Ups And Downs Part of Growth Process For Dante Stills
MORGANTOWN, W.Va. — Dante Stills came into West Virginia University from down the road in Fairmont with more stars attached to his recruiting resume than there are in clear summer night’s sky.
But while stars seem to hang weightlessly in the sky, when they are attached to a football player they can provide quite a load for him to carry in the form of expectations.
To the younger Stills brother’s credit, he came into the program with a head that fit easily into a helmet and with a penchant to learn and get better.
Perhaps he’d been tipped off by his famous father, Gary, one of the best pass rushers in school history and a long-time NFL player or by brother Darius, a year ahead of him, just how big the step is from Fairmont Senior High School to the Big 12.
One of the things those stars do, however, is make a coach anxious to get you on the field, especially when you had the defense Dana Holgorsen had last season and when thoughts of leaving to coach another program are dancing around in your head.
And so it was that Stills played as a true freshman and displayed the athletic ability everyone knew he possessed, but while new coach Neal Brown isn’t about to come out and openly say Holgorsen made a mistake by playing him, he admits he should have been given a redshirt last year.
His season has been of high highs and some not so high lows and so it was Brown was asked to assess how Dante Stills has held up against the powerful Oklahoma offense last weekend, even though for the third straight game he wasn’t credited with a tackle.
“He’s a work in progress,” Brown began. “If we were talking about Dante Stills as a redshirt freshman instead of as a sophomore it’s a whole different story. Does that make sense?”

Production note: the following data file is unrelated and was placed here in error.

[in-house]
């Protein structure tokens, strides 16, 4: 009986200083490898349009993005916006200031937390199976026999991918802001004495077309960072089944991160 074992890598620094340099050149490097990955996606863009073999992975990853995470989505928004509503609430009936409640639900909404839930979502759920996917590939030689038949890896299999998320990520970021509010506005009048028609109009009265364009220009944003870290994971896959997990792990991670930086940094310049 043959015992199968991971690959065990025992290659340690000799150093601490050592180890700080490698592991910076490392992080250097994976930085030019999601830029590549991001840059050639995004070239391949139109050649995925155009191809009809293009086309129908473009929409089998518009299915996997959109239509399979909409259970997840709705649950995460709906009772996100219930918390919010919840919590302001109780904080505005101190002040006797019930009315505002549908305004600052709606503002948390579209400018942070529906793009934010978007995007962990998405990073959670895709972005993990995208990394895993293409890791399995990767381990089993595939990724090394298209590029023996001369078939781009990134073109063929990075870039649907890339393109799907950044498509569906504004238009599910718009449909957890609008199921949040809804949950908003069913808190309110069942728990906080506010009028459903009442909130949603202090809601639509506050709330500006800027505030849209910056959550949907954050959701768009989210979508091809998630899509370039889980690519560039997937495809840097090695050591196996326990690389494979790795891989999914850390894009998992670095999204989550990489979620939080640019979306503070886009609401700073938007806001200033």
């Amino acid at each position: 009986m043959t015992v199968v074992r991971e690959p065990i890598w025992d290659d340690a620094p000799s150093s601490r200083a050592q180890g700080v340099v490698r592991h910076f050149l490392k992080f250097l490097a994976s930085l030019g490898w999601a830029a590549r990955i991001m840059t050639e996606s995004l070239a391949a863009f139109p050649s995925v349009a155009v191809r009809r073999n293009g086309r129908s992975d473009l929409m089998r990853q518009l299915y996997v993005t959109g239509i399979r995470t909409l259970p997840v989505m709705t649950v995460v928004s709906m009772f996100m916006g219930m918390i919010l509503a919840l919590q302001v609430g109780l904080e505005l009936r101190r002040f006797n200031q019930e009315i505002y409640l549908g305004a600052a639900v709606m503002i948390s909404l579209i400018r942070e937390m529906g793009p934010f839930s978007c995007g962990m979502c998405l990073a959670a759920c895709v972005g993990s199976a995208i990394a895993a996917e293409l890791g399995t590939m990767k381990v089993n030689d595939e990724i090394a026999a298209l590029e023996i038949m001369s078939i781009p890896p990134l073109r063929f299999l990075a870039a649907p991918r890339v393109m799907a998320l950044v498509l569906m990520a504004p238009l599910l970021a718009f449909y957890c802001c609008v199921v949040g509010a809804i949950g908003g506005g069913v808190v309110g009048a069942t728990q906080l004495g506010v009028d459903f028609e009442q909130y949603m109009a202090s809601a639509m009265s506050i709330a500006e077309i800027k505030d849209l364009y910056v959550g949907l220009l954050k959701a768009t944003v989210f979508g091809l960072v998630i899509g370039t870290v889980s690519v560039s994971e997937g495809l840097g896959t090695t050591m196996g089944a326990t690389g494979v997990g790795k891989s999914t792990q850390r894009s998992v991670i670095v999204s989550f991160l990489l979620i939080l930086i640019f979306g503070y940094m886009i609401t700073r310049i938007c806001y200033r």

Indeed it does. That would mean he would still have three years left at WVU instead of two and the visions of him improving yearly and becoming all he can be by his fifth year in school sometimes boggle the mind.
“I think of Dante a lot,” Brown continued. “He played more as the year went on last year but wasn’t really ‘the guy’ last year. This year he got to be ‘the guy’ for the first time so in my mind I think of him as a redshirt freshman even though he isn’t.
“There’s still some highs and lows. He played better against Oklahoma. He did not play his best against Texas and Iowa State but there was a reason. He got real sick against Texas but he played through it.
“Iowa State he was OK. He played better against Oklahoma — not as much production, but some of that had to do with what they were doing and some of it had to do with what we schematically were doing. Some of the things they did neutralized him.”
And Reese Donahue, in the same position and now realizing that as a senior that time is running out, has been playing great and cutting into Stills’ time on the field.
Brown sees the development in Stills but knows there’s nothing that can be done to rush it. You don’t paint a masterpiece in a day.
“He’s improving,” Brown said. “Everyone wants to snap their fingers and be an NFL player. I think he is developing and I am highly encouraged by his demeanor, his work ethic. He has matured as a person.
“He won his share and he lost his share. The better he gets — and a lot of that has to do with his physical development and getting to understand things better — the longer he is here, the more he is going to win against the top level guys in our conference.”
It’s part of the process of building going on throughout the Mountaineers. Players like Sam James, Briason Mays, Kerry Martin, Jordan Jefferson, Tykee Smith and Nicktroy Fortune all are in the growing process both physically, mentally and emotionally as they blossom through the years.